“If all serious lyrical poets, composers, painters, and sculptors were forced by law to stop their activities, a rather small fraction of the general public would become aware of the fact and a still smaller fraction would seriously regret it. If the same thing were to happen with the movies, the social consequences would be catastrophic.” – Erwin Panofsky, 1934.
2012. 365 Days. 140 Films. 280 Hours. That’s 11.66 days I’ve dedicated this year to watching new releases. Obviously, I haven’t seen every film this year (That’s My Boy, The Twilight Saga: Breaking Dawn – Part 2), but I have seen enough great movies to make the task of creating a Top 10 List a total pain in the ass.
The annual ritual of narrowing down hundreds of titles to just 10 is a cruel but necessary discipline as a film critic. I, however, lack discipline and have found it necessary to cheat. I’ve expanded my Top 10 to include 10 Honorable Mentions (in alphabetical order) and a Top 5 Documentaries list, making for my 25 Best (or Favorite, if you prefer) Films of 2012.
OK, enough with the chit-chat, let’s get down to the business of celebrating cinema. Here are 25 moving pictures that moved me this year:
10 Best Films of 2012
1. The Perks Of Being A Wallflower (Stephen Chbosky) “” Nothing has moved me as much as The Perks of Being a Wallflower this year”¦ simply fantastic, blissful cinema.
2. Amour (Michael Haneke) “” Flawless performances by Emmanuelle Riva and Jean-Louis Trintignant fuel Haneke’s heartwrenching and honest depiction of love and death.
3. Silver Linings Playbook (David O. Russell) “” A humorous, relatable journey into all matters of the heart, Silver Linings Playbook is a reminder that we’ve all got baggage and problems and shit to worry about – but we can get past it and find things that make life worth living.
4. Holy Motors (Leos Carax) “” Mesmerizing. An unforgettable, spellbinding work of cinematic madness. Holy Motors is an unapologetically challenging film with mind-blowing visuals and a terrific performance by Denis Lavant.
5. Life Of Pi (Ang Lee) “” One of the most jaw-droppingly beautiful, visually staggering films I have ever seen. Life of Pi is a cinematic triumph and a return to form for director Ang Lee, a film that must be seen (in 3D) to be believed.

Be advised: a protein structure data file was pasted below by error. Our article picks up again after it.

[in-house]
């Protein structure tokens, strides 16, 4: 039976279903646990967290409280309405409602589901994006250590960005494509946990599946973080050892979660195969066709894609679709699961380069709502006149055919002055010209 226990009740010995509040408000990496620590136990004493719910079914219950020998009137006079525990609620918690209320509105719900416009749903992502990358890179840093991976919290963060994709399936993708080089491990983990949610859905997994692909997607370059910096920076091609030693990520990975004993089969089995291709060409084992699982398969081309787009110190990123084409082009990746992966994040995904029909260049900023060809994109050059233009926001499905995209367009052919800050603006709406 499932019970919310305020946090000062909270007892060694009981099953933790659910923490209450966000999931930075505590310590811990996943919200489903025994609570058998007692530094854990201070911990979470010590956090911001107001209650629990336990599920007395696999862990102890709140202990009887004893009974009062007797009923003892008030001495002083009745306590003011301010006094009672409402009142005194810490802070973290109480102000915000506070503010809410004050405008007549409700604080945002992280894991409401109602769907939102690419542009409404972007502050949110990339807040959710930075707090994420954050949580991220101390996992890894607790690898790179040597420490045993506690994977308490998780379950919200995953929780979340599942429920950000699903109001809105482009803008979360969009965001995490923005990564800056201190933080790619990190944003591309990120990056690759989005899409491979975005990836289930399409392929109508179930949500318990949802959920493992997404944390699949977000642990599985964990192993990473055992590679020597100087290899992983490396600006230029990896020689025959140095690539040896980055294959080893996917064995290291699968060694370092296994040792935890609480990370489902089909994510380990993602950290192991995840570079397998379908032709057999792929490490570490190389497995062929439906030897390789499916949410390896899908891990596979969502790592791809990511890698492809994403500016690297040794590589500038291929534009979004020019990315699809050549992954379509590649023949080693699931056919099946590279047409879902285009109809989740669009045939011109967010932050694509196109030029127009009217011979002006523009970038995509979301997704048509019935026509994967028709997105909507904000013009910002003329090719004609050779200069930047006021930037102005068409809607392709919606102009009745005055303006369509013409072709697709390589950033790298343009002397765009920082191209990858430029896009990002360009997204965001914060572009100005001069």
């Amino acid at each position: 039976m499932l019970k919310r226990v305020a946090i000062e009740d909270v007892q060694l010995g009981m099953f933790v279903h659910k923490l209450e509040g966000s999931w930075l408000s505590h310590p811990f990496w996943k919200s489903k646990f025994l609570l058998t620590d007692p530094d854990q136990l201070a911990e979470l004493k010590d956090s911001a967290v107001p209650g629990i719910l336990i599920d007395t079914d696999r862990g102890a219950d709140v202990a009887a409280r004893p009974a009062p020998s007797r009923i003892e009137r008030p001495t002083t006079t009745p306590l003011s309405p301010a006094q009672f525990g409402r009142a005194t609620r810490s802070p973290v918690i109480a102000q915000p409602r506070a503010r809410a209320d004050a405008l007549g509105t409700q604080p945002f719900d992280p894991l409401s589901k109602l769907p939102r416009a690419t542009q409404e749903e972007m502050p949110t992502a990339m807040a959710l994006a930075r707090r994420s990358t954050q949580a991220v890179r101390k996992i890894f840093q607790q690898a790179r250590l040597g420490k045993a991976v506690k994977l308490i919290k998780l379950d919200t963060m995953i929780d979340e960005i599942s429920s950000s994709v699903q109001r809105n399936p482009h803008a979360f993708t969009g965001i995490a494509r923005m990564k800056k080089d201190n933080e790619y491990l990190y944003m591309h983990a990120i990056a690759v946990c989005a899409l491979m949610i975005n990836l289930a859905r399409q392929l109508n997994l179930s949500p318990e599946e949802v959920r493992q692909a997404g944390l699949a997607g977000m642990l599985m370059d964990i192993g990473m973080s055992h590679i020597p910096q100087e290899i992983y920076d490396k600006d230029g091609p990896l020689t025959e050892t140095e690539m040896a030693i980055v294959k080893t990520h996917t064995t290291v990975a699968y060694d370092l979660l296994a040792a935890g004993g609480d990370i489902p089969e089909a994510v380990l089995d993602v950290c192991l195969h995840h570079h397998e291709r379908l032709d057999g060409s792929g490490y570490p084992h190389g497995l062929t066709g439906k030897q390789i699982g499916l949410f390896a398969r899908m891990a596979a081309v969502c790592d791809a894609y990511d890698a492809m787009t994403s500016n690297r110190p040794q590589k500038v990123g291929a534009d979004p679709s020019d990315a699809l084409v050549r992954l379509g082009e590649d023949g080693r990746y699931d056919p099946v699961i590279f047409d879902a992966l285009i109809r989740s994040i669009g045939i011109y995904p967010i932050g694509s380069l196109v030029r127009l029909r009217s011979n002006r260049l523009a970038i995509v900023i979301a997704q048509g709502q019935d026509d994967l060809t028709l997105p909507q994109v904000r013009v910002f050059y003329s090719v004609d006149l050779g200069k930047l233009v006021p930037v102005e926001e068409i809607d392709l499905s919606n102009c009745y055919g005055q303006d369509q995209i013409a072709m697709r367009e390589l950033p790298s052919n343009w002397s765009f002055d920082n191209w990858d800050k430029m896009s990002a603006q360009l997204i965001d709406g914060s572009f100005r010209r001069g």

6. Cabin In The Woods (Drew Goddard) “” Executive Producer Joss Whedon and director Drew Goddard have given birth to something of a masterwork – a holy text of horror that has changed the genre by exposing (in hilarious detail) the minutiae of what has become the standard in horror movies.
7. Bernie (Richard Linklater) “” Beyond fascinating, Linklater’s exceptional true-crime comedy benefits from an impressive, award-worthy performance by Jack Black.
8. Safety Not Guaranteed (Colin Trevorrow) “” A wonderful little comedy – an unexpectedly heartwarming cinematic experience overflowing with positivity and the power of belief. Great performances by Aubrey Plaza, Jake Johnson, and Mark Duplass.
9. Your Sister’s Sister (Lynn Shelton) – There’s a genuine warmth and sensitivity to this film – an authenticity that can’t be replicated with rehearsed scenes and script-driven narratives. Touching, realistic performances by Mark Duplass, Emily Blunt, and Rosemarie DeWitt.
10. Killer Joe (William Friedkin) “” Matthew McConaughey and Gina Gershon are brilliant in this exceedingly dark, macabre, and violent film that shows human beings at their absolute worst and their most cold and calculated.
1. Brooklyn Castle (Katie Dellamaggiore) “” Directed by Katie Dellamaggiore and edited by her husband, Nelson, Brooklyn Castle is a charming, heartfelt film that celebrates dreams and the kids chasing them. It’s so perfectly balanced, so clean in its telling of a story with multiple characters and many layers, that it seems almost effortless. Brooklyn Castle is the best documentary of 2012.
2. Searching For Sugar Man (Malik Bendjelloul) “” Sixto Rodriguez was a Detroit factory worker considered the greatest “˜70s singer/songwriter who never was. Now hailed as one of the finest recording artists of his generation, Rodriguez is the subject of this intriguing, well-crafted documentary that attempts to unravel the mystery of the man behind the music.
3. The Central Park Five (Ken Burns, Sarah Burns, David McMahon) “” A gripping, heartbreaking, and infuriating documentary and serves to expose the myriad injustices and prejudices within our country’s judicial system. The Central Park Five is one of the most powerful documentary films of the year.
4. How To Survive A Plague (David France) “” A compelling, exasperating, and sometimes painful film about the fight against AIDS. France’s inspiring documentary is as hopeful as it is tragic.
5. Samsara (Ron Fricke) “” By dispensing with dialogue, Samsara subverts expectations of a traditional documentary and encourages interpretation inspired by incredible photography that fuses the ancient with the modern. Like its 1992 predecessor, Baraka, Samsara has no plot, storyline, actors, dialogue nor any voice-over whatsoever – a truly meditative experience.